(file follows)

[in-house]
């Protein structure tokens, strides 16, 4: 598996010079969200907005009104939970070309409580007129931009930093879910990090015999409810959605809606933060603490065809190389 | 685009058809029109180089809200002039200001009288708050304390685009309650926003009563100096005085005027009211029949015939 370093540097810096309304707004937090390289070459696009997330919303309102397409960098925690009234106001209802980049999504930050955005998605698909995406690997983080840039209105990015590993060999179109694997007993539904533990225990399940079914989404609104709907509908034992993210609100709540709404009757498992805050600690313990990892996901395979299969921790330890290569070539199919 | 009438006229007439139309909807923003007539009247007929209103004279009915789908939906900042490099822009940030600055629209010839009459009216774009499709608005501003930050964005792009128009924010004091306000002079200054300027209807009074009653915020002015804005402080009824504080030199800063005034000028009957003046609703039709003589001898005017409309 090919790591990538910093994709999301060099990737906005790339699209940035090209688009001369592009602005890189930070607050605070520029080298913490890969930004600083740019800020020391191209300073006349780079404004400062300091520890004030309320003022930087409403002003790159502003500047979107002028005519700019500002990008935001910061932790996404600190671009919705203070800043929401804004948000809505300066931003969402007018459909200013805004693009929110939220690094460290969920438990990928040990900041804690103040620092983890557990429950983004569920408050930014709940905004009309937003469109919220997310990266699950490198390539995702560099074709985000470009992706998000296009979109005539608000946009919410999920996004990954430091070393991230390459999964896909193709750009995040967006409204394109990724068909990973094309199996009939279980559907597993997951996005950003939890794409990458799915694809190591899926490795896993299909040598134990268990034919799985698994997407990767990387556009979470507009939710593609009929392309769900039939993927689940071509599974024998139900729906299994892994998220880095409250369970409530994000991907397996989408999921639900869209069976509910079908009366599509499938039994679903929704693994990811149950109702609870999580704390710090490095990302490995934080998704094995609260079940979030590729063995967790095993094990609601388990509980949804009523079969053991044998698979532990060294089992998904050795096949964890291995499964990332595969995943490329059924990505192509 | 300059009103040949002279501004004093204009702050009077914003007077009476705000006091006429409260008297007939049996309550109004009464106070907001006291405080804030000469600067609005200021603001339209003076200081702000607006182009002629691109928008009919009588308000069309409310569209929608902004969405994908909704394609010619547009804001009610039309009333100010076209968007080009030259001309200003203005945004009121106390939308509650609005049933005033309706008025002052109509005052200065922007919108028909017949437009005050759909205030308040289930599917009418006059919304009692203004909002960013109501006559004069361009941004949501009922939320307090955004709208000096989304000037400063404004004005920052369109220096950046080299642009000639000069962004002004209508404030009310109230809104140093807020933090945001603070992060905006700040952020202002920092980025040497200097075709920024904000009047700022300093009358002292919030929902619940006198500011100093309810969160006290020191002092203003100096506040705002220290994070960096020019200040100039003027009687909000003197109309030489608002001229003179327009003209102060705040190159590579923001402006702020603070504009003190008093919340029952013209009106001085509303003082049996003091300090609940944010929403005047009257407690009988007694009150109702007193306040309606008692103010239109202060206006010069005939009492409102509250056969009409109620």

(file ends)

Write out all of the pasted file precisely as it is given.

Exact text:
[in-house]
């Protein structure tokens, strides 16, 4: 598996010079969200907005009104939970070309409580007129931009930093879910990090015999409810959605809606933060603490065809190389 | 685009058809029109180089809200002039200001009288708050304390685009309650926003009563100096005085005027009211029949015939 370093540097810096309304707004937090390289070459696009997330919303309102397409960098925690009234106001209802980049999504930050955005998605698909995406690997983080840039209105990015590993060999179109694997007993539904533990225990399940079914989404609104709907509908034992993210609100709540709404009757498992805050600690313990990892996901395979299969921790330890290569070539199919 | 009438006229007439139309909807923003007539009247007929209103004279009915789908939906900042490099822009940030600055629209010839009459009216774009499709608005501003930050964005792009128009924010004091306000002079200054300027209807009074009653915020002015804005402080009824504080030199800063005034000028009957003046609703039709003589001898005017409309 090919790591990538910093994709999301060099990737906005790339699209940035090209688009001369592009602005890189930070607050605070520029080298913490890969930004600083740019800020020391191209300073006349780079404004400062300091520890004030309320003022930087409403002003790159502003500047979107002028005519700019500002990008935001910061932790996404600190671009919705203070800043929401804004948000809505300066931003969402007018459909200013805004693009929110939220690094460290969920438990990928040990900041804690103040620092983890557990429950983004569920408050930014709940905004009309937003469109919220997310990266699950490198390539995702560099074709985000470009992706998000296009979109005539608000946009919410999920996004990954430091070393991230390459999964896909193709750009995040967006409204394109990724068909990973094309199996009939279980559907597993997951996005950003939890794409990458799915694809190591899926490795896993299909040598134990268990034919799985698994997407990767990387556009979470507009939710593609009929392309769900039939993927689940071509599974024998139900729906299994892994998220880095409250369970409530994000991907397996989408999921639900869209069976509910079908009366599509499938039994679903929704693994990811149950109702609870999580704390710090490095990302490995934080998704094995609260079940979030590729063995967790095993094990609601388990509980949804009523079969053991044998698979532990060294089992998904050795096949964890291995499964990332595969995943490329059924990505192509 | 300059009103040949002279501004004093204009702050009077914003007077009476705000006091006429409260008297007939049996309550109004009464106070907001006291405080804030000469600067609005200021603001339209003076200081702000607006182009002629691109928008009919009588308000069309409310569209929608902004969405994908909704394609010619547009804001009610039309009333100010076209968007080009030259001309200003203005945004009121106390939308509650609005049933005033309706008025002052109509005052200065922007919108028909017949437009005050759909205030308040289930599917009418006059919304009692203004909002960013109501006559004069361009941004949501009922939320307090955004709208000096989304000037400063404004004005920052369109220096950046080299642009000639000069962004002004209508404030009310109230809104140093807020933090945001603070992060905006700040952020202002920092980025040497200097075709920024904000009047700022300093009358002292919030929902619940006198500011100093309810969160006290020191002092203003100096506040705002220290994070960096020019200040100039003027009687909000003197109309030489608002001229003179327009003209102060705040190159590579923001402006702020603070504009003190008093919340029952013209009106001085509303003082049996003091300090609940944010929403005047009257407690009988007694009150109702007193306040309606008692103010239109202060206006010069005939009492409102509250056969009409109620």